Last week; Uncle8888 went back to his ex-office cafeteria to have kopi with his ex-colleague who will retire next week at 60. Official retirement age is at 62 and can be re-employed till 67. Why retire early when we can still work for a few years to build up fatter retirement fund? For one simple reason? Yes, we may love our job; but we may not love the workload throws at us especially during the tail end of our career on stagnant salary. We seriously like to slow down; but the work environment may not allow it. That is the dilemma! Yes, we can deliberately slow down our works; but we will become liabilities to the team. One day; our bosses may have no other choice; but find ways and means to get rid of this liabilities in their team. Like this ex-colleague explained. As employee one day we have to retire or "force" to retire so we might as well plan to retire on our own term. Here another real life example of employees planning many years well ahead for their own voluntary retirement and then has the option to retire on their own term. Uniquely Singapore way of retirement - CPF OA, CPF Life and dividend income. But no SRS! Hmm ... steady! Walau! No FB too! Lagi steady!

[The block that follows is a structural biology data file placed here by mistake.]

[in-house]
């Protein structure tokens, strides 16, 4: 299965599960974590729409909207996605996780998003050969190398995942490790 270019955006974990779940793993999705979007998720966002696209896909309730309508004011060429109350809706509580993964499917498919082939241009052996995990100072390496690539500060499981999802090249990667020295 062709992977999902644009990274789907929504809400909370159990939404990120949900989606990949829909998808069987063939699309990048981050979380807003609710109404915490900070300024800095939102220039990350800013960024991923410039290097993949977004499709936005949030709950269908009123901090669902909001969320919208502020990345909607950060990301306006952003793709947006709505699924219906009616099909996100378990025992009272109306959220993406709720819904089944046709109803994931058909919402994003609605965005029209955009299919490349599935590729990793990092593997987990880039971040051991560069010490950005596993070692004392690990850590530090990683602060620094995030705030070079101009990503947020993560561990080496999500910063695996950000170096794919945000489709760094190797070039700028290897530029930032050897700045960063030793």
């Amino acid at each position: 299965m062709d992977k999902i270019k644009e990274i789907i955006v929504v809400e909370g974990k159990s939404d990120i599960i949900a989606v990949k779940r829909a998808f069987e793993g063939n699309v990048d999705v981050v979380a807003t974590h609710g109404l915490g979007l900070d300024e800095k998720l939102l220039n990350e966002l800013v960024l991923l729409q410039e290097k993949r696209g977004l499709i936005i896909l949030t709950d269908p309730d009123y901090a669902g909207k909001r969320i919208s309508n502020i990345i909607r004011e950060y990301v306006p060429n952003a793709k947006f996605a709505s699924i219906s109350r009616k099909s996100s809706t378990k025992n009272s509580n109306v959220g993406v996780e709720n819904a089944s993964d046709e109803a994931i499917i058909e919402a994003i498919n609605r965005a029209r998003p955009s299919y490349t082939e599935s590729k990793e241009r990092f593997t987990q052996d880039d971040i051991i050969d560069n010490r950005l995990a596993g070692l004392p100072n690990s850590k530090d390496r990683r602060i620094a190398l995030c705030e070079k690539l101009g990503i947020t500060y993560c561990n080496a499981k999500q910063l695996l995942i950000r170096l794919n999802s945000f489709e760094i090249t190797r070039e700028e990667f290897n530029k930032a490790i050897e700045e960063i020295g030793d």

Spur21 July 2019 at 13:46:00 GMT+8 Usually any drawdown is taken from the least volatile asset i.e. cash then bonds. Not ideal to drawdown from equities unless size of equities is >= 30X annual expenses.
We have to be realistic with retirement income for life as not every one can afford Fat FIRE or Fat retirement. For Lean FIRE or Lean retirement; we have to be very cautious over sequence-of-returns risk. Like it or not; long-term investing for income is a Game of Capital size and investing strategies. For Lean FIRE or Lean retirement; there is little room to recover from any large draw-down at market low.
Case 4 : She took 6 months no pay leave and went back to work to fulfill the one month notice for retirement. During her 6 months no pay leave; she managed to find some other activities to pass time and survived the six months test. Update for Case 4A : Last year at 59; he took few months no pay leave to test run. Next month; he will early retire @ 60. CW8888: It is wise to test run your retirement for a few months on no pay leave to see how effective you can burn your plenty of spare time without job responsibilities and tasks.